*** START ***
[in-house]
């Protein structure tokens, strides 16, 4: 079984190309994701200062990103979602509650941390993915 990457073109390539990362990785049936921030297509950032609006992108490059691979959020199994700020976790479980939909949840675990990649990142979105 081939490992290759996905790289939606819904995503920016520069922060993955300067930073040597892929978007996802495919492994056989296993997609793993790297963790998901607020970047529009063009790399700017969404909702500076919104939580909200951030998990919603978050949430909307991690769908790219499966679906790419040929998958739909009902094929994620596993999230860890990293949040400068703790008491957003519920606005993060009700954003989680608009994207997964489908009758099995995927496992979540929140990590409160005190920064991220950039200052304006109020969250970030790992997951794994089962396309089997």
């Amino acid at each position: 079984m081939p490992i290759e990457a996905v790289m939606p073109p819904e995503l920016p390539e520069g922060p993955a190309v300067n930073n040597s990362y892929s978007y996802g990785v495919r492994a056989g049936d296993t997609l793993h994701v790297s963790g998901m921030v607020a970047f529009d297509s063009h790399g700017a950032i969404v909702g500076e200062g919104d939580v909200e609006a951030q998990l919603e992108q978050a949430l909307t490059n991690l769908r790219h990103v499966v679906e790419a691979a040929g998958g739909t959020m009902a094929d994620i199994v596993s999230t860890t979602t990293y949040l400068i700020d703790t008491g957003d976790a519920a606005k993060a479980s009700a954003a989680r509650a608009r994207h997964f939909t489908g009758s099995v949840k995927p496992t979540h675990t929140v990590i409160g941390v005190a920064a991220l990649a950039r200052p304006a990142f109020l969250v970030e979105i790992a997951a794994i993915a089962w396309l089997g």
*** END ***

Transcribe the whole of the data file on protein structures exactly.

[in-house]
């Protein structure tokens, strides 16, 4: 079984190309994701200062990103979602509650941390993915 990457073109390539990362990785049936921030297509950032609006992108490059691979959020199994700020976790479980939909949840675990990649990142979105 081939490992290759996905790289939606819904995503920016520069922060993955300067930073040597892929978007996802495919492994056989296993997609793993790297963790998901607020970047529009063009790399700017969404909702500076919104939580909200951030998990919603978050949430909307991690769908790219499966679906790419040929998958739909009902094929994620596993999230860890990293949040400068703790008491957003519920606005993060009700954003989680608009994207997964489908009758099995995927496992979540929140990590409160005190920064991220950039200052304006109020969250970030790992997951794994089962396309089997």
């Amino acid at each position: 079984m081939p490992i290759e990457a996905v790289m939606p073109p819904e995503l920016p390539e520069g922060p993955a190309v300067n930073n040597s990362y892929s978007y996802g990785v495919r492994a056989g049936d296993t997609l793993h994701v790297s963790g998901m921030v607020a970047f529009d297509s063009h790399g700017a950032i969404v909702g500076e200062g919104d939580v909200e609006a951030q998990l919603e992108q978050a949430l909307t490059n991690l769908r790219h990103v499966v679906e790419a691979a040929g998958g739909t959020m009902a094929d994620i199994v596993s999230t860890t979602t990293y949040l400068i700020d703790t008491g957003d976790a519920a606005k993060a479980s009700a954003a989680r509650a608009r994207h997964f939909t489908g009758s099995v949840k995927p496992t979540h675990t929140v990590i409160g941390v005190a920064a991220l990649a950039r200052p304006a990142f109020l969250v970030e979105i790992a997951a794994i993915a089962w396309l089997g």